As I’m writing this fourth part, I’m betting that you’re worn out already — “OK, Frank: wrath of God. I got it. Christ was born to satisfy the wrath of God, and that’s good, and that’s a really sound reason to have joy at Christmas. Amen — I’m going shopping with a very reverent look on my face.”
Yeah, the comments are of course all going south, too, with people thinking that I’m not a cheery person and that I want to abolish the gingerbread and the mistletoe. On Earth, peace to men on whom His favor rests, Frank: It’s a Wonderful Life! Don’t write this 6-part thing on Christmas with all your dour Calvinism bringing the rest of us down.
Let me say, as I write this part, that this was not my point at all — it was only the basis for making my point. So let’s think about this for one second: the purpose of most of the Bible is to tell us that the wrath of God is just around the corner, and in that context this child named Jesus is born in Bethlehem — on that day, a Savior was born.
The basis for any joy at Christmas is that Jesus is a savior. You know — he wasn’t a fireman. He wasn’t a cop, or an EMT — and those are pretty good things. Those people do, in fact, save other people. But I can’t remember the last time I heard someone say that a doctor or a soldier was a savior.
See: it’s important to realize that the first reason anyone was happy about a Messiah coming was the fact that he would save his people from their sins. He wouldn’t make their salvation possible: He would save them — they would be saved after He did whatever it was that He was going to do.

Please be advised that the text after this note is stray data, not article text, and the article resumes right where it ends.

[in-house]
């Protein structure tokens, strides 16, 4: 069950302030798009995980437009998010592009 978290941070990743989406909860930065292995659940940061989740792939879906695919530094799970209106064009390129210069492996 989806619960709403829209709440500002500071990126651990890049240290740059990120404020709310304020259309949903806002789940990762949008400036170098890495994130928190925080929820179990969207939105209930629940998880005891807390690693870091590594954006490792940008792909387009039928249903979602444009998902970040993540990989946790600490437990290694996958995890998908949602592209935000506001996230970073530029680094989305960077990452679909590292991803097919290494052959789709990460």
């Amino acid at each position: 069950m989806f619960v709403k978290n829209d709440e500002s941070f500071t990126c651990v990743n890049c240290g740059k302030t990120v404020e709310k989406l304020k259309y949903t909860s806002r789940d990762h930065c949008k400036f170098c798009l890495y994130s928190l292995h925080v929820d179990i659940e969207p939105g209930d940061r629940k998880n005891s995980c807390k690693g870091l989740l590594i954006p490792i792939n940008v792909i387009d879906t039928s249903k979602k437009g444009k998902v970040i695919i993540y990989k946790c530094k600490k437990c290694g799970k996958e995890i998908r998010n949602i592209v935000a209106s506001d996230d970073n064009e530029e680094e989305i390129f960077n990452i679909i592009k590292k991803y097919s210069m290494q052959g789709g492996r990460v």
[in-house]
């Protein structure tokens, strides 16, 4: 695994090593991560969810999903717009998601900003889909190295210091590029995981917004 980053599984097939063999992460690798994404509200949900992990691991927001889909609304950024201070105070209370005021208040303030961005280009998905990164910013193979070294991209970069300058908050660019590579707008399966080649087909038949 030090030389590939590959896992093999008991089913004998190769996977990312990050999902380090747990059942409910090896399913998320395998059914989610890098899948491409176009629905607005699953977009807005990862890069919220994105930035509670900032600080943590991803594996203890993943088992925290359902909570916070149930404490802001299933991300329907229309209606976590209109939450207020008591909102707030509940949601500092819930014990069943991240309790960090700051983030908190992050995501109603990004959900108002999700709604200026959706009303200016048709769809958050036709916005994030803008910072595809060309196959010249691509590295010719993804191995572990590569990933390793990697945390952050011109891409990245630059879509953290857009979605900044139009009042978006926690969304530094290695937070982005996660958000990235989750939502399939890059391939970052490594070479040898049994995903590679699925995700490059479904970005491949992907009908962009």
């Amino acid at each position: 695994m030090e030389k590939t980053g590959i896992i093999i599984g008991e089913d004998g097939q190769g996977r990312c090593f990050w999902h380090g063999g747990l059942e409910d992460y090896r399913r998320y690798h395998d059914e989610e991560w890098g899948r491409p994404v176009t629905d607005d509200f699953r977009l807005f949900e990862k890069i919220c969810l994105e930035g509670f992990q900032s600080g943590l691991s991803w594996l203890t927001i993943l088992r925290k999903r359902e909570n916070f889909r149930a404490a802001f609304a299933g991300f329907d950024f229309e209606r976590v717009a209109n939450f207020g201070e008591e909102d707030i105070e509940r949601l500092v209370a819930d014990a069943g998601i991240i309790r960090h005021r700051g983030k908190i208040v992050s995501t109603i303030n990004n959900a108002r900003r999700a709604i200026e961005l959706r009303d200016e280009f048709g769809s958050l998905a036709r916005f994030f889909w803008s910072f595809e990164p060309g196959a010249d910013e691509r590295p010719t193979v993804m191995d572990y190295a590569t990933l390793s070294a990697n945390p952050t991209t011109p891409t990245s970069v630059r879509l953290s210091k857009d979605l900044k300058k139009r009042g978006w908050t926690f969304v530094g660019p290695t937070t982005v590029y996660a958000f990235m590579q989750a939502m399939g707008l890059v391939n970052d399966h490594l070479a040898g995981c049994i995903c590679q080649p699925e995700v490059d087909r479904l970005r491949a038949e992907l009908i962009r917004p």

When Jesus was presented in the Temple like every good Jewish boy was presented, this is what happened:
[Luke 2] Now there was a man in Jerusalem, whose name was Simeon, and this man was righteous and devout, waiting for the consolation of Israel, and the Holy Spirit was upon him. And it had been revealed to him by the Holy Spirit that he would not see death before he had seen the Lord’s Christ. And he came in the Spirit into the temple, and when the parents brought in the child Jesus, to do for him according to the custom of the Law, he took him up in his arms and blessed God and said,"Lord, now you are letting your servant depart in peace, according to your word; for my eyes have seen your salvation that you have prepared in the presence of all peoples, a light for revelation to the Gentiles, and for glory to your people Israel."
Simeon was glad to see salvation in the child. Not just optimism, not just a leg-up for man to God: salvation. God’s wrath — it was coming, and frankly, it is in fact coming. God’s wrath is coming. And Jesus is the savior from that wrath. So at Christmas, we have the “light of revelation” (as Simeon said) that God is going to save from the wrath that is coming — and maybe, if you are a Christian, you are happy about that. And that is good … as far as it goes.
But I have a question for you: is that enough? Seriously now — is that as happy and joyous as God wants us to be at Christmas? Is that all the Gospel there is? I mean, if it is enough, great. Let’s be happy with what we have.
But I know for certain that this is not all of the good tidings of great joy that the Angels have delivered to Shepherds. And I am afraid that many of us — maybe most of us — are ready to settle for only that much of the joy that is evident in the face of the wrath of God.
The wrath of God is coming, and the savior from sin is born in Bethlehem. Is that all we have, or is there more evident and necessary in the babe wrapped in swaddling clothes? I think there’s more — and Christians must seek that joy if they are to take this holy celebration for more than a day we have family over for a meal and a prayer.